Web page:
Wednesday, 19 November 2014
I was in the old Bob Timberlake Gallery in uptown Lexington to buy a print for my father for Christmas. Bob mentioned that he was going to build a gallery that would communicate warmth and nature and he said he had a piece of land picked out, and asked if I would meet with him and his architect on the site where he planned to build to discuss his vision. Prior to that meeting Bob and I met about a dozen or more times at a little cafÃ© at 7:00 am over breakfast to talk about his ideas. He made a lot of drawings on napkins; I still have some of these drawings. He drew his conception of what he wanted the gallery to look like.
Finally the day came when we met with his architect on the site, and we walked around the site looking at the 150 year old trees. Bob said he would like a gallery that would blend with the trees and their coloring, and asked if we could make something that would make the gallery look like it had been part of the scene for a very long time. He wanted a place that when people came, they would not want to leave. He achieved that with the help of Old Carolina Handmade Brick.
We chose a brick color but he wanted to introduce some other colors and textures to add warmth and a look that he had dreamed of but had never seen in an actual building before.
So we at Old Carolina Brick got busy. We felt that we had the perfect brick, Savannah Grey, and Bob thought it was a great start because it looked like the old ballast brick in Savannah, but asked if we could add to the mix so that it would also have the flavor of Charleston, essentially a Savannah/Charleston mix. We made a field panel of about 100 brick with about 10% black clinkers and used a light-colored, Charleston-style mortar. I said we would have to call it the Timberlake Blend. Bob said, "Let's call it the Garden Path Blend." Bob liked it, but said, "I just don't want to have plain brick; I want to introduce some distinctive, original accents. So from an early drawing on a napkin, we made a 8 X 8 brick with the Whig's Defeat design that wrapped around the building two feet from the ground. In the walks he wanted a plain 8 X 8 Dutch paver; we made special wall copings to cap the courtyard walls; in the courtyard he wanted circular Roman pavers that would resemble cobblestones; on the shoulders of the large triple fireplace in the center of the gallery he wanted to use a diamond-shaped design in relief, which he also used on the courtyard walls. On one side of the fireplace is a duck design; on the other is a canoe with Native Americans. All these designs had to be carved and made into moulds. For the entryway to the gallery leading to the front door, Bob wanted a diamond Dutch paver which is four larger brick with a diamond shaped glazed brick in the middle. He asked for dog tracks in these pavers leading to the front door. Brian Cleveland, Plant Manager, and I took our dogs to Old Carolina Brick and gave them vanilla wafers to make them walk across the diamond Dutch pavers before they were fired.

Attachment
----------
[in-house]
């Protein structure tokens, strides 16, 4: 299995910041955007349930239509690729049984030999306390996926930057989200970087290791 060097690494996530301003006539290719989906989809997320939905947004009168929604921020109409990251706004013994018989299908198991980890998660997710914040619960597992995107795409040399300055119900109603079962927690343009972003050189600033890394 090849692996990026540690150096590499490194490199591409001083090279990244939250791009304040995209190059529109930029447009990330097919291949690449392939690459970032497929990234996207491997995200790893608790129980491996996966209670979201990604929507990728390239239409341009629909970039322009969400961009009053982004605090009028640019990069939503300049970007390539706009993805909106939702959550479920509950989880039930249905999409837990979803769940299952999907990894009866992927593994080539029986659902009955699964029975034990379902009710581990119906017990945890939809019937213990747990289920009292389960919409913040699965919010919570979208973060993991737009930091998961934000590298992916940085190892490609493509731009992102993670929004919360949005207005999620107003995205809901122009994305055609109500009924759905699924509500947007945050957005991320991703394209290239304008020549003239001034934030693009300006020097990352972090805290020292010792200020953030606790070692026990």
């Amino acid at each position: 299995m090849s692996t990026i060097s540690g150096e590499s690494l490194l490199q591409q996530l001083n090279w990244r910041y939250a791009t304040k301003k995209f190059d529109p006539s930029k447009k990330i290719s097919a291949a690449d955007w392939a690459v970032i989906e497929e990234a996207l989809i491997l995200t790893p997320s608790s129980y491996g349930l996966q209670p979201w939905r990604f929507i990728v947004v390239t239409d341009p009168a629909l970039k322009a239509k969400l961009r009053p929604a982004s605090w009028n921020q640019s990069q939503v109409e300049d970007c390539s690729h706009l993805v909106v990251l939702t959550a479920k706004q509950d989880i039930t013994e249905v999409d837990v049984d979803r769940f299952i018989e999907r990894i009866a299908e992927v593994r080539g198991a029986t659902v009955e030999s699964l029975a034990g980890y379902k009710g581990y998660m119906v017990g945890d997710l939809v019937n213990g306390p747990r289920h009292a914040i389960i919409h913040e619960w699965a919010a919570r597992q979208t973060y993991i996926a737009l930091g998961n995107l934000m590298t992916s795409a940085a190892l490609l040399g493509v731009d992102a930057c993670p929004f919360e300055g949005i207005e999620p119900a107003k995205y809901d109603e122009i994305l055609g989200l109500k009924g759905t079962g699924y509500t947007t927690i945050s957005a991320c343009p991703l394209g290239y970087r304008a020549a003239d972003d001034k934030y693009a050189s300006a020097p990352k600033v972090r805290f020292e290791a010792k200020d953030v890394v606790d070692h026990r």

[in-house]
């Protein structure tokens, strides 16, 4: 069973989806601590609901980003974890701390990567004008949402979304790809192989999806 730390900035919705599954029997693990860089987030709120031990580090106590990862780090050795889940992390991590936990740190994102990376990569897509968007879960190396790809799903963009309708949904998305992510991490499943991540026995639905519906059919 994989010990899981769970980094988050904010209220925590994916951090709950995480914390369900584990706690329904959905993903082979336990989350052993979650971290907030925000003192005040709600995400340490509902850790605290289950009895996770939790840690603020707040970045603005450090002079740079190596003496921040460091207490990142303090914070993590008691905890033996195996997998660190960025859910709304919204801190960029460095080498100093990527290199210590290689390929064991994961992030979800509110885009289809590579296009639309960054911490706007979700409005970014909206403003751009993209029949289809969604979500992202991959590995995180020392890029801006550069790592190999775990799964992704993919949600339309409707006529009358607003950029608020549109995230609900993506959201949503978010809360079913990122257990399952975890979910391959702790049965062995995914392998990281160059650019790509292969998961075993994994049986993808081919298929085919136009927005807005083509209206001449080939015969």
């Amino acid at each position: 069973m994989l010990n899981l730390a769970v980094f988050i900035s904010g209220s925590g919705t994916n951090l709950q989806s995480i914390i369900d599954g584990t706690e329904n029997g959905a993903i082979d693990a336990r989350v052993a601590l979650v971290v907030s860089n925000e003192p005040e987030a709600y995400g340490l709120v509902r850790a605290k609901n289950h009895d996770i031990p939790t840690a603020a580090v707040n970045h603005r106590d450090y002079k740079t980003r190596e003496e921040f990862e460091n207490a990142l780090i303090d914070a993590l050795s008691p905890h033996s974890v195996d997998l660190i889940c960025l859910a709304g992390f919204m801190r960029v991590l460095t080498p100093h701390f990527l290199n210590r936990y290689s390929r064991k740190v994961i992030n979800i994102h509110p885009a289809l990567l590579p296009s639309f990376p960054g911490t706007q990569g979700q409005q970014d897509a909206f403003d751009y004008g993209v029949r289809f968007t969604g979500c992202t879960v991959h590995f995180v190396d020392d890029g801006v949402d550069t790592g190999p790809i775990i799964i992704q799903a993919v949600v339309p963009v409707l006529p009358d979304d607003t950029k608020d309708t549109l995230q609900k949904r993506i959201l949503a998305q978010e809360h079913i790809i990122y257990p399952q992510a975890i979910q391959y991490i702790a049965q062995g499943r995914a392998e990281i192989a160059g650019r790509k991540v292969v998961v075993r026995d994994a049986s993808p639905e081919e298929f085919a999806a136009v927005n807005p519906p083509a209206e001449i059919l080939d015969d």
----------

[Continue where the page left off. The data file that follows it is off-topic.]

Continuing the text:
In my 50 plus years in the brick industry, the gallery is certainly one of the most interesting, challenging, and enjoyable projects I have ever had the pleasure of working on. We have sold many thousands of brick all over the US and even in Brazil to people who have visited or seen pictures of the Bob Timberlake Gallery.
If you would like to discuss a project with us or have any questions about our brick, we would be glad to speak with you. Call Us 1-800-536-8850 or Contact Us Here
Posted on 11/19/2014 9:11 AM by Art Burkhart
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